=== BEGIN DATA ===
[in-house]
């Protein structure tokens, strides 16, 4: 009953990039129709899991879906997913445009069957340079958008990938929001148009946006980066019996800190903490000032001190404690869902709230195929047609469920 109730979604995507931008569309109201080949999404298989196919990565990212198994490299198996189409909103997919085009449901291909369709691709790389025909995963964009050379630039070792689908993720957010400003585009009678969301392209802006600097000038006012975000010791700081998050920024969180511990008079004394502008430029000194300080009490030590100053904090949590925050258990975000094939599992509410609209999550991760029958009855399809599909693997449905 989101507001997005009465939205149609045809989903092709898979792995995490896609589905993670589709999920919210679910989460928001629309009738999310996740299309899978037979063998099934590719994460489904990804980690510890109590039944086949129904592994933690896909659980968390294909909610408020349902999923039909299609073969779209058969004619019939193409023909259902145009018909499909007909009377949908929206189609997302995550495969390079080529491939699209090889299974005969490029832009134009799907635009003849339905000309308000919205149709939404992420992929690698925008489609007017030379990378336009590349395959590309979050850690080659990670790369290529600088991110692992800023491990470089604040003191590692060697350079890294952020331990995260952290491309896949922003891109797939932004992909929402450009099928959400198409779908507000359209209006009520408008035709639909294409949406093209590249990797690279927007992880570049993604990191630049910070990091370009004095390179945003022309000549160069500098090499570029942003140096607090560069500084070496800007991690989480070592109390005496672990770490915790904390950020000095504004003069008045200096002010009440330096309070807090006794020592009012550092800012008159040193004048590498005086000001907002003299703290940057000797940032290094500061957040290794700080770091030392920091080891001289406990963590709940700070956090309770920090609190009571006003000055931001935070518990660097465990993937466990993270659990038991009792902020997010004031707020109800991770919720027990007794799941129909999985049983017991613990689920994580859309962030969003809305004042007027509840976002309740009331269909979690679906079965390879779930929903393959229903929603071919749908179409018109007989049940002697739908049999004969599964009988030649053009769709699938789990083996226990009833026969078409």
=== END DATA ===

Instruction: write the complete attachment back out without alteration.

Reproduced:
[in-house]
């Protein structure tokens, strides 16, 4: 009953990039129709899991879906997913445009069957340079958008990938929001148009946006980066019996800190903490000032001190404690869902709230195929047609469920 109730979604995507931008569309109201080949999404298989196919990565990212198994490299198996189409909103997919085009449901291909369709691709790389025909995963964009050379630039070792689908993720957010400003585009009678969301392209802006600097000038006012975000010791700081998050920024969180511990008079004394502008430029000194300080009490030590100053904090949590925050258990975000094939599992509410609209999550991760029958009855399809599909693997449905 989101507001997005009465939205149609045809989903092709898979792995995490896609589905993670589709999920919210679910989460928001629309009738999310996740299309899978037979063998099934590719994460489904990804980690510890109590039944086949129904592994933690896909659980968390294909909610408020349902999923039909299609073969779209058969004619019939193409023909259902145009018909499909007909009377949908929206189609997302995550495969390079080529491939699209090889299974005969490029832009134009799907635009003849339905000309308000919205149709939404992420992929690698925008489609007017030379990378336009590349395959590309979050850690080659990670790369290529600088991110692992800023491990470089604040003191590692060697350079890294952020331990995260952290491309896949922003891109797939932004992909929402450009099928959400198409779908507000359209209006009520408008035709639909294409949406093209590249990797690279927007992880570049993604990191630049910070990091370009004095390179945003022309000549160069500098090499570029942003140096607090560069500084070496800007991690989480070592109390005496672990770490915790904390950020000095504004003069008045200096002010009440330096309070807090006794020592009012550092800012008159040193004048590498005086000001907002003299703290940057000797940032290094500061957040290794700080770091030392920091080891001289406990963590709940700070956090309770920090609190009571006003000055931001935070518990660097465990993937466990993270659990038991009792902020997010004031707020109800991770919720027990007794799941129909999985049983017991613990689920994580859309962030969003809305004042007027509840976002309740009331269909979690679906079965390879779930929903393959229903929603071919749908179409018109007989049940002697739908049999004969599964009988030649053009769709699938789990083996226990009833026969078409």